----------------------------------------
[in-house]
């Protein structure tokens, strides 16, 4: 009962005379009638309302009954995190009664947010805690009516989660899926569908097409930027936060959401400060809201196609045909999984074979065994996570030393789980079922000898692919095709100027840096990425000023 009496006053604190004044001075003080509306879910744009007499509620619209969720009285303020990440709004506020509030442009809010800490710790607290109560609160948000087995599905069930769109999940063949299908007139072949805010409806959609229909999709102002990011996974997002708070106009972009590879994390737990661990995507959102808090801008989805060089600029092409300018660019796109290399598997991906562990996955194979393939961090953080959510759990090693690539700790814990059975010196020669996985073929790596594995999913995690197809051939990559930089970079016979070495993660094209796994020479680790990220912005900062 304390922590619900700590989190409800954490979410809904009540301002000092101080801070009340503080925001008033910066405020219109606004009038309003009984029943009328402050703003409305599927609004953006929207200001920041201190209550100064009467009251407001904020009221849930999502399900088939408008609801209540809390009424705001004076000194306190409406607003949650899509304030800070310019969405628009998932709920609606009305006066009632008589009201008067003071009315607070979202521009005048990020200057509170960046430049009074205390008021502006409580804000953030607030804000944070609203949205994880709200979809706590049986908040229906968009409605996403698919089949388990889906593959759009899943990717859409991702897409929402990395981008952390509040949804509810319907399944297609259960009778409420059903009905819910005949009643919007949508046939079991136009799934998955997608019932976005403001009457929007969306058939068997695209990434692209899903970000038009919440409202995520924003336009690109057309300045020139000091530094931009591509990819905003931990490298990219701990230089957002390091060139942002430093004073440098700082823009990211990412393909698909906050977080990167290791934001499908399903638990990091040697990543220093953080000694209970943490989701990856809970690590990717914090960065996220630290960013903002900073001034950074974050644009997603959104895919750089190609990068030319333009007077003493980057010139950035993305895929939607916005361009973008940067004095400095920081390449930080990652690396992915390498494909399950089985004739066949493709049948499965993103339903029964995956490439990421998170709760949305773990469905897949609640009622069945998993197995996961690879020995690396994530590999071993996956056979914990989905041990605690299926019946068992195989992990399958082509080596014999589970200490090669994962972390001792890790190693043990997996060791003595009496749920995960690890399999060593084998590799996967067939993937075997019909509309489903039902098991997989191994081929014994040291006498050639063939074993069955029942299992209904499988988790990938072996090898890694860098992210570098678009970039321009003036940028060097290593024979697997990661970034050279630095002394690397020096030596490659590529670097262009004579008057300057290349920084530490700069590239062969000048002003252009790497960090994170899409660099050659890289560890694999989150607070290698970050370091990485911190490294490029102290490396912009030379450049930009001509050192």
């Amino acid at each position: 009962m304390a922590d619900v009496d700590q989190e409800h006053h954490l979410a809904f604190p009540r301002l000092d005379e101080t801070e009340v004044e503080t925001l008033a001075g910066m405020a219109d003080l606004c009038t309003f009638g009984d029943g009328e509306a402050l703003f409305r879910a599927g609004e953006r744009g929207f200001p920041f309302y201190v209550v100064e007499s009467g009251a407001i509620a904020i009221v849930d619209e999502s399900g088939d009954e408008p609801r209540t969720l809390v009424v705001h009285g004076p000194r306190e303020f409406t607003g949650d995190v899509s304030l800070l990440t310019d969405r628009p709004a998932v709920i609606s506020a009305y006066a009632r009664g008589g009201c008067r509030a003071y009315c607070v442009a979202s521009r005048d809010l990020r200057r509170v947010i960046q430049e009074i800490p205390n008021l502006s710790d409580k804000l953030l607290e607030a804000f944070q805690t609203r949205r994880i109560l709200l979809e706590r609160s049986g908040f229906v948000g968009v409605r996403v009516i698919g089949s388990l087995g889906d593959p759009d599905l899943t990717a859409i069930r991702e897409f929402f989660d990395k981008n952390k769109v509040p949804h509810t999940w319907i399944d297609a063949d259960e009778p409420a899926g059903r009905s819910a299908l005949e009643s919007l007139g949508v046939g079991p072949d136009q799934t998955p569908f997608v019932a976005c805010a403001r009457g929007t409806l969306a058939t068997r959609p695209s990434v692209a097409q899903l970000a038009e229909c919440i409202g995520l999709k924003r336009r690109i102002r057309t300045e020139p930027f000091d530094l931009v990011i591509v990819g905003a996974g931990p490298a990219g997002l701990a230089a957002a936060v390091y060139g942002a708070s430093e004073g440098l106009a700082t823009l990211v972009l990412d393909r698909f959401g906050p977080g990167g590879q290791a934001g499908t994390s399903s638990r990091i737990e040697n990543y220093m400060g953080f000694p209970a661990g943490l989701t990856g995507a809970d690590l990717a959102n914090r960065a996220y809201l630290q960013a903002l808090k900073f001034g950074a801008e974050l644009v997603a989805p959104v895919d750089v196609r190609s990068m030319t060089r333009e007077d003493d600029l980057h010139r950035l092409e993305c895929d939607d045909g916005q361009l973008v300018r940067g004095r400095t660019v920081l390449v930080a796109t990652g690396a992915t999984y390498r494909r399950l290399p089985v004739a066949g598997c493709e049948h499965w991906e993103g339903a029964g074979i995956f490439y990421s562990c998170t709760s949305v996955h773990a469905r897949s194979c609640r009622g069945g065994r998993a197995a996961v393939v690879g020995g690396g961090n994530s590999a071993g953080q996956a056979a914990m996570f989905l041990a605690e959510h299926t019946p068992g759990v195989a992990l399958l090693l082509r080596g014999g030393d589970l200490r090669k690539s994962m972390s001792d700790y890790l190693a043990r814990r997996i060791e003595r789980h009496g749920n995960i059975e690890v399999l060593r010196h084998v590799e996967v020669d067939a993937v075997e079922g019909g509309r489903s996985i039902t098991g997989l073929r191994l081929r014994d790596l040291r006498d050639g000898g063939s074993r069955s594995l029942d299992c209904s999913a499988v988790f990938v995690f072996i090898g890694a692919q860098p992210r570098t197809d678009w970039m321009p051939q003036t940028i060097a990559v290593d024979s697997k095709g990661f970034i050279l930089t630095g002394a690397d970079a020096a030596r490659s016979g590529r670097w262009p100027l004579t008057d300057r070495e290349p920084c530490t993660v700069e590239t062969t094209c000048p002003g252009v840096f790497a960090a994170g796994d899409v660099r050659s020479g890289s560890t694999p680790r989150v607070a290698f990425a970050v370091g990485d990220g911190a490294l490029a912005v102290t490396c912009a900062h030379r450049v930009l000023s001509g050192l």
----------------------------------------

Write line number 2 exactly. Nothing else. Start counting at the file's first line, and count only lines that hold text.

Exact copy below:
């Protein structure tokens, strides 16, 4: 009962005379009638309302009954995190009664947010805690009516989660899926569908097409930027936060959401400060809201196609045909999984074979065994996570030393789980079922000898692919095709100027840096990425000023 009496006053604190004044001075003080509306879910744009007499509620619209969720009285303020990440709004506020509030442009809010800490710790607290109560609160948000087995599905069930769109999940063949299908007139072949805010409806959609229909999709102002990011996974997002708070106009972009590879994390737990661990995507959102808090801008989805060089600029092409300018660019796109290399598997991906562990996955194979393939961090953080959510759990090693690539700790814990059975010196020669996985073929790596594995999913995690197809051939990559930089970079016979070495993660094209796994020479680790990220912005900062 304390922590619900700590989190409800954490979410809904009540301002000092101080801070009340503080925001008033910066405020219109606004009038309003009984029943009328402050703003409305599927609004953006929207200001920041201190209550100064009467009251407001904020009221849930999502399900088939408008609801209540809390009424705001004076000194306190409406607003949650899509304030800070310019969405628009998932709920609606009305006066009632008589009201008067003071009315607070979202521009005048990020200057509170960046430049009074205390008021502006409580804000953030607030804000944070609203949205994880709200979809706590049986908040229906968009409605996403698919089949388990889906593959759009899943990717859409991702897409929402990395981008952390509040949804509810319907399944297609259960009778409420059903009905819910005949009643919007949508046939079991136009799934998955997608019932976005403001009457929007969306058939068997695209990434692209899903970000038009919440409202995520924003336009690109057309300045020139000091530094931009591509990819905003931990490298990219701990230089957002390091060139942002430093004073440098700082823009990211990412393909698909906050977080990167290791934001499908399903638990990091040697990543220093953080000694209970943490989701990856809970690590990717914090960065996220630290960013903002900073001034950074974050644009997603959104895919750089190609990068030319333009007077003493980057010139950035993305895929939607916005361009973008940067004095400095920081390449930080990652690396992915390498494909399950089985004739066949493709049948499965993103339903029964995956490439990421998170709760949305773990469905897949609640009622069945998993197995996961690879020995690396994530590999071993996956056979914990989905041990605690299926019946068992195989992990399958082509080596014999589970200490090669994962972390001792890790190693043990997996060791003595009496749920995960690890399999060593084998590799996967067939993937075997019909509309489903039902098991997989191994081929014994040291006498050639063939074993069955029942299992209904499988988790990938072996090898890694860098992210570098678009970039321009003036940028060097290593024979697997990661970034050279630095002394690397020096030596490659590529670097262009004579008057300057290349920084530490700069590239062969000048002003252009790497960090994170899409660099050659890289560890694999989150607070290698970050370091990485911190490294490029102290490396912009030379450049930009001509050192």